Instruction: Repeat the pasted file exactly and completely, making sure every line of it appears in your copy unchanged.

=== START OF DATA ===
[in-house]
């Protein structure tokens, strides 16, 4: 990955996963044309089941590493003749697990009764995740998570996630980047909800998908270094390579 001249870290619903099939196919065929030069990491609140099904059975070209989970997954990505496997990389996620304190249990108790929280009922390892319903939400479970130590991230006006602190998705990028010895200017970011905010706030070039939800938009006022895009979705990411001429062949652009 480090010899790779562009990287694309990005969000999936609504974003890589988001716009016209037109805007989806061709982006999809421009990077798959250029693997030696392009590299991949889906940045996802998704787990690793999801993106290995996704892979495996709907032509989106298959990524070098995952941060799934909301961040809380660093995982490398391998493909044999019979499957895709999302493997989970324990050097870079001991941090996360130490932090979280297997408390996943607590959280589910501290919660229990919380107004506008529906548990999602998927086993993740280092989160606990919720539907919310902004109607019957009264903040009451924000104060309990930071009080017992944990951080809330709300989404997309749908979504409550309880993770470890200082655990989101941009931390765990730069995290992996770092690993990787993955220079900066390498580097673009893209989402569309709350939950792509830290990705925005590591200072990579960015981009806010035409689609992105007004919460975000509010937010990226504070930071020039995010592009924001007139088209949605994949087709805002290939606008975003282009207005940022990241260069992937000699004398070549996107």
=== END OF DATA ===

[in-house]
């Protein structure tokens, strides 16, 4: 990955996963044309089941590493003749697990009764995740998570996630980047909800998908270094390579 001249870290619903099939196919065929030069990491609140099904059975070209989970997954990505496997990389996620304190249990108790929280009922390892319903939400479970130590991230006006602190998705990028010895200017970011905010706030070039939800938009006022895009979705990411001429062949652009 480090010899790779562009990287694309990005969000999936609504974003890589988001716009016209037109805007989806061709982006999809421009990077798959250029693997030696392009590299991949889906940045996802998704787990690793999801993106290995996704892979495996709907032509989106298959990524070098995952941060799934909301961040809380660093995982490398391998493909044999019979499957895709999302493997989970324990050097870079001991941090996360130490932090979280297997408390996943607590959280589910501290919660229990919380107004506008529906548990999602998927086993993740280092989160606990919720539907919310902004109607019957009264903040009451924000104060309990930071009080017992944990951080809330709300989404997309749908979504409550309880993770470890200082655990989101941009931390765990730069995290992996770092690993990787993955220079900066390498580097673009893209989402569309709350939950792509830290990705925005590591200072990579960015981009806010035409689609992105007004919460975000509010937010990226504070930071020039995010592009924001007139088209949605994949087709805002290939606008975003282009207005940022990241260069992937000699004398070549996107």